Dancing with the stars, 1950s-style

  • Students using The Storm Cellar were provided a membership card.

    Students using The Storm Cellar were provided a membership card. Courtesy of Chandler Swan

  • Hundreds of Elgin-area high school students gathered each weekend at The Storm Cellar, located in the basement of the city's First United Methodist Church. Begun in 1956, the popular location was a place for teens to dance, eat, or just visit.

    Hundreds of Elgin-area high school students gathered each weekend at The Storm Cellar, located in the basement of the city's First United Methodist Church. Begun in 1956, the popular location was a place for teens to dance, eat, or just visit. Courtesy of the city of Elgin

  • Carlton Rogers, Jr. and Chandler Swan sort through some old 45 rpm records and yearbooks in the basement of Elgin's First United Methodist Church. Both were involved with the 1950s teen center that drew 500 students each weekend.

    Carlton Rogers, Jr. and Chandler Swan sort through some old 45 rpm records and yearbooks in the basement of Elgin's First United Methodist Church. Both were involved with the 1950s teen center that drew 500 students each weekend. Courtesy of Jerry Turnquist

  • Elgin High School teacher and wrestling coach Al Sharf was the director of The Storm Cellar. Students said his well-respected reputation added to a smooth operation.

    Elgin High School teacher and wrestling coach Al Sharf was the director of The Storm Cellar. Students said his well-respected reputation added to a smooth operation. Courtesy of Jerry Turnquist

 
Posted11/17/2015 1:00 AM

When it comes to remembering special times in the 1950s, it might be hard to top those of a number of Elgin teenagers about a place called The Storm Cellar.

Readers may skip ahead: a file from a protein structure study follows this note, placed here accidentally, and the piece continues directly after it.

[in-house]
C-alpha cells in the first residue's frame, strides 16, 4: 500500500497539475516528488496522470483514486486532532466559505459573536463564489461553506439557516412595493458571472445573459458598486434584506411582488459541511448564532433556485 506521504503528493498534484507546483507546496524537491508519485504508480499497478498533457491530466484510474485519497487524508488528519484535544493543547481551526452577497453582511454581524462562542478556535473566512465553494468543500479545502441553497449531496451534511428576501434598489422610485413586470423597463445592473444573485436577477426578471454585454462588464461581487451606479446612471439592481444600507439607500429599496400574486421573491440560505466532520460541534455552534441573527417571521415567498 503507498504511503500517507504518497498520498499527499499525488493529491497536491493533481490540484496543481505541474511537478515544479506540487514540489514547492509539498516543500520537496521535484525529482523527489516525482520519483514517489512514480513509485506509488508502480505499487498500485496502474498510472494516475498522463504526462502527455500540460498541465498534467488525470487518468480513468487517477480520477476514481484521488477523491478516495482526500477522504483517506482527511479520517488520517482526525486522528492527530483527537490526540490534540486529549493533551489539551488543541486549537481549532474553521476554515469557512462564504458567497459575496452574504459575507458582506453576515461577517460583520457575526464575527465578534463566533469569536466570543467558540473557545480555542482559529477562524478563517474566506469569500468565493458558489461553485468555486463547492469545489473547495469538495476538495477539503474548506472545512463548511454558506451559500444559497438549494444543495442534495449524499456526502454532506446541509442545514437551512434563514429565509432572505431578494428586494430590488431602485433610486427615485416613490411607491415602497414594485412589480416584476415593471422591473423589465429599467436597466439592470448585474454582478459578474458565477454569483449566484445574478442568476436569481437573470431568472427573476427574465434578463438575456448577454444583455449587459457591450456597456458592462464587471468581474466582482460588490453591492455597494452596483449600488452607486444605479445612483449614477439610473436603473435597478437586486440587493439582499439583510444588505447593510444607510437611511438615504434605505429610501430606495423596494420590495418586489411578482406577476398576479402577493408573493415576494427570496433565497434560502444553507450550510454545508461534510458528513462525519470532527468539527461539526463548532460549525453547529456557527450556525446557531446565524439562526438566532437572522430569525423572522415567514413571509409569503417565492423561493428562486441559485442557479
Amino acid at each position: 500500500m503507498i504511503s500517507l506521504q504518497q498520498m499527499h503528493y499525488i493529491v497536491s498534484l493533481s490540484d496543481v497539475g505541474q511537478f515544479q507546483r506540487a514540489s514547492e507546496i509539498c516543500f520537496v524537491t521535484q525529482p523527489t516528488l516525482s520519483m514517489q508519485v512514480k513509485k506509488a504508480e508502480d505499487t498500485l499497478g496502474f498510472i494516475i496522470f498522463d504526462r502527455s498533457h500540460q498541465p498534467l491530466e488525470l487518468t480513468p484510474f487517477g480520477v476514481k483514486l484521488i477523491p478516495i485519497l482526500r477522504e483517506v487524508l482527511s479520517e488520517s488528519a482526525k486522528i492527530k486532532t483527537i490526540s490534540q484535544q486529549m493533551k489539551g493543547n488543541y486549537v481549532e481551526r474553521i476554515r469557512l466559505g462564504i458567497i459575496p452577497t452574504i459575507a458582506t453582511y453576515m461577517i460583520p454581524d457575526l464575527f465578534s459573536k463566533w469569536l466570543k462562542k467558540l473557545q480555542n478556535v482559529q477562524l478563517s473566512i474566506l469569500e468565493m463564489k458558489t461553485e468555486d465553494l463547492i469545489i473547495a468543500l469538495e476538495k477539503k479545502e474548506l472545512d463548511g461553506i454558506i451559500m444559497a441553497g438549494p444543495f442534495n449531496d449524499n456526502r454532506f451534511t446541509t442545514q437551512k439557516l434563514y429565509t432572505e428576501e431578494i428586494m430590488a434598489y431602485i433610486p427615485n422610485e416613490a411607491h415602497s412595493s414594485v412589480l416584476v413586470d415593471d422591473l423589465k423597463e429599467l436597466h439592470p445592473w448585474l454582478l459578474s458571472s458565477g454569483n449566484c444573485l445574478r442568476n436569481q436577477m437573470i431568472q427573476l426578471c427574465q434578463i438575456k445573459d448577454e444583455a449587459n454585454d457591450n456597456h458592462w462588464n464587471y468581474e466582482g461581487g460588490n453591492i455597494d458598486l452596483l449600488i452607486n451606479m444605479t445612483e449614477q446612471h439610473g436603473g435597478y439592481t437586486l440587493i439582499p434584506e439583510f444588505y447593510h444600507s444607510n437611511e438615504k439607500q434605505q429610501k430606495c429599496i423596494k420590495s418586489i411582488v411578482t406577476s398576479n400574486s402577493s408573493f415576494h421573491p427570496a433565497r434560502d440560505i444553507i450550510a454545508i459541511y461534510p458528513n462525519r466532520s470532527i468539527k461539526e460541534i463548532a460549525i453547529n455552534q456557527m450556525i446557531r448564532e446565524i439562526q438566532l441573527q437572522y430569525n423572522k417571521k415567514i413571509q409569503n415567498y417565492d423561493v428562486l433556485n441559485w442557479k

This unique gathering place located in a downtown church basement served as a center for teenagers to dance, eat or just visit. In its wake, it left many cherished memories and even some marriages.

 

"The idea for The Storm Cellar was conceived by my father, Dr. Carlton Rogers," said his son Carlton Rogers, Jr. "As a young pastor at First United Methodist Church of Elgin, he realized that youth in the community had rather limited opportunities for socializing. He approached the church council who agreed with his idea to open a teen center at their facility.

Elgin High School principal Roscoe Cartwright, who was a member of the church, also supported the concept and encouraged Elgin High School faculty member and wrestling coach Al Sharf to take on the job as the director. In addition to Elgin High School students, the "nondenominational and nonsectarian" weekend meeting place was also open to students from St. Edward High School and Elgin Academy.

The name The Storm Cellar was chosen by the students in a contest after the operation got under way, according to newspaper accounts. Students also sat on a governing board and helped on the nights it was open. Parent advisers also helped with the operation and provided manpower.

The teen attendees entered the church from the west side of the building and proceeded downstairs to the commodious basement. An admission of 10 cents was charged to enter.